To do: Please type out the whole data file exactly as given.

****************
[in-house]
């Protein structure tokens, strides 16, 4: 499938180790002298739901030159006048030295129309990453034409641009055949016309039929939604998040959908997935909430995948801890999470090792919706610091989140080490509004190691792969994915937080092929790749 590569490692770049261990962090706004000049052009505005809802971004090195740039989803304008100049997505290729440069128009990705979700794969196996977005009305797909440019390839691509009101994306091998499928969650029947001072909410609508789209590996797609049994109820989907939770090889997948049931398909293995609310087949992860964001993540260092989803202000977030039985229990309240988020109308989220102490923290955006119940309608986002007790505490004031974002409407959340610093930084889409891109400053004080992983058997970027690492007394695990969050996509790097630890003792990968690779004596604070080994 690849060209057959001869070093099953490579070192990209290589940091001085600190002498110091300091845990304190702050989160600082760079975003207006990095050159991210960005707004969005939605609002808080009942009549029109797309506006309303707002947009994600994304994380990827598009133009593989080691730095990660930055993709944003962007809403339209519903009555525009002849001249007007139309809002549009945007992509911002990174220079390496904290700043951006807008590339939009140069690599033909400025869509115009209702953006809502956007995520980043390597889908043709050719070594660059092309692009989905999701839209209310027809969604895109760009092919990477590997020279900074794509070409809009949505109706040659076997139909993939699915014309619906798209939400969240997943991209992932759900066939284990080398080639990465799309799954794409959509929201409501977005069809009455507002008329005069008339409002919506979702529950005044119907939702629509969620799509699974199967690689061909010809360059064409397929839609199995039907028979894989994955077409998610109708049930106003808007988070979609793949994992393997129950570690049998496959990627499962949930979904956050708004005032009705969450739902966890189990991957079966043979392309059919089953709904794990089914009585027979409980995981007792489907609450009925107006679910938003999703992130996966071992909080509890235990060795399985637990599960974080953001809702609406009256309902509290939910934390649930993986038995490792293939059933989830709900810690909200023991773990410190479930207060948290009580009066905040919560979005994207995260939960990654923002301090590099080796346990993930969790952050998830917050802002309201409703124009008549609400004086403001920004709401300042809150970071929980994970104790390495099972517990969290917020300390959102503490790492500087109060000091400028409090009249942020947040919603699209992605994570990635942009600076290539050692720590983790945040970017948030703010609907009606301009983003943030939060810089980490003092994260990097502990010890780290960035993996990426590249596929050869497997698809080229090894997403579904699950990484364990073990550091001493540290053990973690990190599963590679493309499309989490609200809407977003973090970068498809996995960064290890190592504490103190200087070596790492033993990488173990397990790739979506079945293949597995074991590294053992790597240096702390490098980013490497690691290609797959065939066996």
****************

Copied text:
[in-house]
């Protein structure tokens, strides 16, 4: 499938180790002298739901030159006048030295129309990453034409641009055949016309039929939604998040959908997935909430995948801890999470090792919706610091989140080490509004190691792969994915937080092929790749 590569490692770049261990962090706004000049052009505005809802971004090195740039989803304008100049997505290729440069128009990705979700794969196996977005009305797909440019390839691509009101994306091998499928969650029947001072909410609508789209590996797609049994109820989907939770090889997948049931398909293995609310087949992860964001993540260092989803202000977030039985229990309240988020109308989220102490923290955006119940309608986002007790505490004031974002409407959340610093930084889409891109400053004080992983058997970027690492007394695990969050996509790097630890003792990968690779004596604070080994 690849060209057959001869070093099953490579070192990209290589940091001085600190002498110091300091845990304190702050989160600082760079975003207006990095050159991210960005707004969005939605609002808080009942009549029109797309506006309303707002947009994600994304994380990827598009133009593989080691730095990660930055993709944003962007809403339209519903009555525009002849001249007007139309809002549009945007992509911002990174220079390496904290700043951006807008590339939009140069690599033909400025869509115009209702953006809502956007995520980043390597889908043709050719070594660059092309692009989905999701839209209310027809969604895109760009092919990477590997020279900074794509070409809009949505109706040659076997139909993939699915014309619906798209939400969240997943991209992932759900066939284990080398080639990465799309799954794409959509929201409501977005069809009455507002008329005069008339409002919506979702529950005044119907939702629509969620799509699974199967690689061909010809360059064409397929839609199995039907028979894989994955077409998610109708049930106003808007988070979609793949994992393997129950570690049998496959990627499962949930979904956050708004005032009705969450739902966890189990991957079966043979392309059919089953709904794990089914009585027979409980995981007792489907609450009925107006679910938003999703992130996966071992909080509890235990060795399985637990599960974080953001809702609406009256309902509290939910934390649930993986038995490792293939059933989830709900810690909200023991773990410190479930207060948290009580009066905040919560979005994207995260939960990654923002301090590099080796346990993930969790952050998830917050802002309201409703124009008549609400004086403001920004709401300042809150970071929980994970104790390495099972517990969290917020300390959102503490790492500087109060000091400028409090009249942020947040919603699209992605994570990635942009600076290539050692720590983790945040970017948030703010609907009606301009983003943030939060810089980490003092994260990097502990010890780290960035993996990426590249596929050869497997698809080229090894997403579904699950990484364990073990550091001493540290053990973690990190599963590679493309499309989490609200809407977003973090970068498809996995960064290890190592504490103190200087070596790492033993990488173990397990790739979506079945293949597995074991590294053992790597240096702390490098980013490497690691290609797959065939066996």